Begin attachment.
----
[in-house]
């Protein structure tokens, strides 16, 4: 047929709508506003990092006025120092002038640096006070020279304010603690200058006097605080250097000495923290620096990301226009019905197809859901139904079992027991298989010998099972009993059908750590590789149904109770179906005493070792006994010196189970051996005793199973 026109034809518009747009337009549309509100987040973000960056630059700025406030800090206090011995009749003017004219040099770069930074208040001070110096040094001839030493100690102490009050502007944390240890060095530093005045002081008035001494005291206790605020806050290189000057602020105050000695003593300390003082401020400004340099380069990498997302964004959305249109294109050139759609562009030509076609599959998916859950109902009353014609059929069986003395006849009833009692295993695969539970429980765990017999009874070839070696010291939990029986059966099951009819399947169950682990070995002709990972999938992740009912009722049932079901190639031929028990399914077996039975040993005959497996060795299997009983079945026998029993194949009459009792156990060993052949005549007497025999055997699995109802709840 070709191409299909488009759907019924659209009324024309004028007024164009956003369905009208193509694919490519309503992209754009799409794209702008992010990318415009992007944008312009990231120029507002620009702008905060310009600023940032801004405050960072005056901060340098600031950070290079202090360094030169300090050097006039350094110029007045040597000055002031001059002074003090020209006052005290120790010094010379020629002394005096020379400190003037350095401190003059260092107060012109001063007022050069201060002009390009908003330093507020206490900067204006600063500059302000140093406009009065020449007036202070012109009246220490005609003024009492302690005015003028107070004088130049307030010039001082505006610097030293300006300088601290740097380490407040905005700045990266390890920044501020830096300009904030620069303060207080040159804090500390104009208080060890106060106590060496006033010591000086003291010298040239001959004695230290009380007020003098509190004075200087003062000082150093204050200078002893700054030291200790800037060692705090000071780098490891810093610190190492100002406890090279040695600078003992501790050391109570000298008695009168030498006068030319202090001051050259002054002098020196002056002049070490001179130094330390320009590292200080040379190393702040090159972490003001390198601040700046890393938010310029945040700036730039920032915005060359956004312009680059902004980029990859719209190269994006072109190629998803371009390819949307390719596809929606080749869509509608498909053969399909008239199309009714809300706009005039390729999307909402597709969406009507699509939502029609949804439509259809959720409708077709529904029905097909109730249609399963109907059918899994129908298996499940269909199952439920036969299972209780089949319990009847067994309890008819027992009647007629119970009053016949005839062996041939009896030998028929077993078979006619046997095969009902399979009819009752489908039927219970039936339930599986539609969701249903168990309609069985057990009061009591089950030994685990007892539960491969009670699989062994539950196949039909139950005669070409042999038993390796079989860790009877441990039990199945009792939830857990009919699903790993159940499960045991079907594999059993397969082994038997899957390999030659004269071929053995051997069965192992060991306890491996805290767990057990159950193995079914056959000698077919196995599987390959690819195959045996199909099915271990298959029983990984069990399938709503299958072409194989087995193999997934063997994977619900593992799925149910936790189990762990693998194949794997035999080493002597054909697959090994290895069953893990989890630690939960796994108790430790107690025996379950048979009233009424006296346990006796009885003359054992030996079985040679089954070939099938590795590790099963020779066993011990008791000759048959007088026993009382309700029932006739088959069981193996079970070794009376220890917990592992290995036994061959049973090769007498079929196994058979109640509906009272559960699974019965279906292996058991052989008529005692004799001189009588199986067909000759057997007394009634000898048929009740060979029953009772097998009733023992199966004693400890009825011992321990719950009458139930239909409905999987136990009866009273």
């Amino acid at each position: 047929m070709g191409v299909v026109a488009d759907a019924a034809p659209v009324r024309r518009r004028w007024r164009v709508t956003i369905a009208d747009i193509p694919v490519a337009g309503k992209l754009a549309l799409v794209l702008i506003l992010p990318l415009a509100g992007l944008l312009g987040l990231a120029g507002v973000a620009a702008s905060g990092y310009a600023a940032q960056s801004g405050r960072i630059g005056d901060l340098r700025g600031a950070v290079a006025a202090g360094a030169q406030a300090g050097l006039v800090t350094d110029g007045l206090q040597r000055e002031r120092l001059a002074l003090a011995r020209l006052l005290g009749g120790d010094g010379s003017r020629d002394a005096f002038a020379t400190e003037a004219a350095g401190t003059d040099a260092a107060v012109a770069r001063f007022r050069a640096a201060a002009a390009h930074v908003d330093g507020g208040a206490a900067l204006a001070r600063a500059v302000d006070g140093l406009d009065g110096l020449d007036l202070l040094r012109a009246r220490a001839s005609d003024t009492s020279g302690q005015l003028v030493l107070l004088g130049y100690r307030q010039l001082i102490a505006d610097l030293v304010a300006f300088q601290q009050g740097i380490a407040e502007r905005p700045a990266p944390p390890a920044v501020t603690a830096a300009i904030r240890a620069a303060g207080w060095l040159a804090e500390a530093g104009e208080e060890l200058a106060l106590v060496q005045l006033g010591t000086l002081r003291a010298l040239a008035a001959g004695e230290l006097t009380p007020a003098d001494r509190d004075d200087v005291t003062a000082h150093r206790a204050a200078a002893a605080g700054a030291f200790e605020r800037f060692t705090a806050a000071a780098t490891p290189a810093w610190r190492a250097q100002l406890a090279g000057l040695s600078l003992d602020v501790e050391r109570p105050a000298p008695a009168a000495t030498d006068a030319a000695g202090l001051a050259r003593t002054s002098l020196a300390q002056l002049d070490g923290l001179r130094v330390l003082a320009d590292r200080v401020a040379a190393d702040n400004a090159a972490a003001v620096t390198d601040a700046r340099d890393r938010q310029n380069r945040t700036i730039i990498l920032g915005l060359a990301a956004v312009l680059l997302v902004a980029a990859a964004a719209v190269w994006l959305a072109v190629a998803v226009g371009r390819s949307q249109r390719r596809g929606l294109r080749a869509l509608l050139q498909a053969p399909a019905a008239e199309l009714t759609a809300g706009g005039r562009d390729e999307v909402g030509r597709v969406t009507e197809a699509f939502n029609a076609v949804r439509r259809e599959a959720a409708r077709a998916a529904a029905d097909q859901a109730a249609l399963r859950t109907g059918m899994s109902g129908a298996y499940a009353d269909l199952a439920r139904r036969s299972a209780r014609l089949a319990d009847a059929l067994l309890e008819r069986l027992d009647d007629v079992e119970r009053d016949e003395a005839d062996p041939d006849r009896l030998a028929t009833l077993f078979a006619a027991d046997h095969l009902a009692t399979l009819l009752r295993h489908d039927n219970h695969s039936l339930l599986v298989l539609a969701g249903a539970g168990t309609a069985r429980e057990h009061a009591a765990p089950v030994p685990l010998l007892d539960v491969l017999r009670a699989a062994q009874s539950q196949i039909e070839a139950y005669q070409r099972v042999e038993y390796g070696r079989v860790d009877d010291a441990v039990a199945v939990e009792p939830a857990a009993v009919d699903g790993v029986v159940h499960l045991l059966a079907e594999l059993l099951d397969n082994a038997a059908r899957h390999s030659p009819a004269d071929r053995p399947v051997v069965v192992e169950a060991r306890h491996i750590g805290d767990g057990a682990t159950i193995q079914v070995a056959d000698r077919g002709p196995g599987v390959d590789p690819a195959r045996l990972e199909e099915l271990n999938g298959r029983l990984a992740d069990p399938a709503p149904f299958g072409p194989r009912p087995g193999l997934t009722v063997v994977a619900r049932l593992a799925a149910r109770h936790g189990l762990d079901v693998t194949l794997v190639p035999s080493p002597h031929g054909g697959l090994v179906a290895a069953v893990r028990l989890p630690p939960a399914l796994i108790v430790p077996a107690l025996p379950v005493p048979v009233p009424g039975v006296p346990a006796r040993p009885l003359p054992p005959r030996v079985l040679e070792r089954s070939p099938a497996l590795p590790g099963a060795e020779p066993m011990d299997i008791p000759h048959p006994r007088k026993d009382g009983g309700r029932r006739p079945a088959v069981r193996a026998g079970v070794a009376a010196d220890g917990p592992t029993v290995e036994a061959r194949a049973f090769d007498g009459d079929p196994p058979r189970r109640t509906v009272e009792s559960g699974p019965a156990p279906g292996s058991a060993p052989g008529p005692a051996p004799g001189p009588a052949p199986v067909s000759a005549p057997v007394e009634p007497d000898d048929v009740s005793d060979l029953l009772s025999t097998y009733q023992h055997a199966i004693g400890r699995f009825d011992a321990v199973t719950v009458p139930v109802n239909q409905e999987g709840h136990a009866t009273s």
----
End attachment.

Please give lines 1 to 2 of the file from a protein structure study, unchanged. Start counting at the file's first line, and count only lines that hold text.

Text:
[in-house]
């Protein structure tokens, strides 16, 4: 047929709508506003990092006025120092002038640096006070020279304010603690200058006097605080250097000495923290620096990301226009019905197809859901139904079992027991298989010998099972009993059908750590590789149904109770179906005493070792006994010196189970051996005793199973 026109034809518009747009337009549309509100987040973000960056630059700025406030800090206090011995009749003017004219040099770069930074208040001070110096040094001839030493100690102490009050502007944390240890060095530093005045002081008035001494005291206790605020806050290189000057602020105050000695003593300390003082401020400004340099380069990498997302964004959305249109294109050139759609562009030509076609599959998916859950109902009353014609059929069986003395006849009833009692295993695969539970429980765990017999009874070839070696010291939990029986059966099951009819399947169950682990070995002709990972999938992740009912009722049932079901190639031929028990399914077996039975040993005959497996060795299997009983079945026998029993194949009459009792156990060993052949005549007497025999055997699995109802709840 070709191409299909488009759907019924659209009324024309004028007024164009956003369905009208193509694919490519309503992209754009799409794209702008992010990318415009992007944008312009990231120029507002620009702008905060310009600023940032801004405050960072005056901060340098600031950070290079202090360094030169300090050097006039350094110029007045040597000055002031001059002074003090020209006052005290120790010094010379020629002394005096020379400190003037350095401190003059260092107060012109001063007022050069201060002009390009908003330093507020206490900067204006600063500059302000140093406009009065020449007036202070012109009246220490005609003024009492302690005015003028107070004088130049307030010039001082505006610097030293300006300088601290740097380490407040905005700045990266390890920044501020830096300009904030620069303060207080040159804090500390104009208080060890106060106590060496006033010591000086003291010298040239001959004695230290009380007020003098509190004075200087003062000082150093204050200078002893700054030291200790800037060692705090000071780098490891810093610190190492100002406890090279040695600078003992501790050391109570000298008695009168030498006068030319202090001051050259002054002098020196002056002049070490001179130094330390320009590292200080040379190393702040090159972490003001390198601040700046890393938010310029945040700036730039920032915005060359956004312009680059902004980029990859719209190269994006072109190629998803371009390819949307390719596809929606080749869509509608498909053969399909008239199309009714809300706009005039390729999307909402597709969406009507699509939502029609949804439509259809959720409708077709529904029905097909109730249609399963109907059918899994129908298996499940269909199952439920036969299972209780089949319990009847067994309890008819027992009647007629119970009053016949005839062996041939009896030998028929077993078979006619046997095969009902399979009819009752489908039927219970039936339930599986539609969701249903168990309609069985057990009061009591089950030994685990007892539960491969009670699989062994539950196949039909139950005669070409042999038993390796079989860790009877441990039990199945009792939830857990009919699903790993159940499960045991079907594999059993397969082994038997899957390999030659004269071929053995051997069965192992060991306890491996805290767990057990159950193995079914056959000698077919196995599987390959690819195959045996199909099915271990298959029983990984069990399938709503299958072409194989087995193999997934063997994977619900593992799925149910936790189990762990693998194949794997035999080493002597054909697959090994290895069953893990989890630690939960796994108790430790107690025996379950048979009233009424006296346990006796009885003359054992030996079985040679089954070939099938590795590790099963020779066993011990008791000759048959007088026993009382309700029932006739088959069981193996079970070794009376220890917990592992290995036994061959049973090769007498079929196994058979109640509906009272559960699974019965279906292996058991052989008529005692004799001189009588199986067909000759057997007394009634000898048929009740060979029953009772097998009733023992199966004693400890009825011992321990719950009458139930239909409905999987136990009866009273």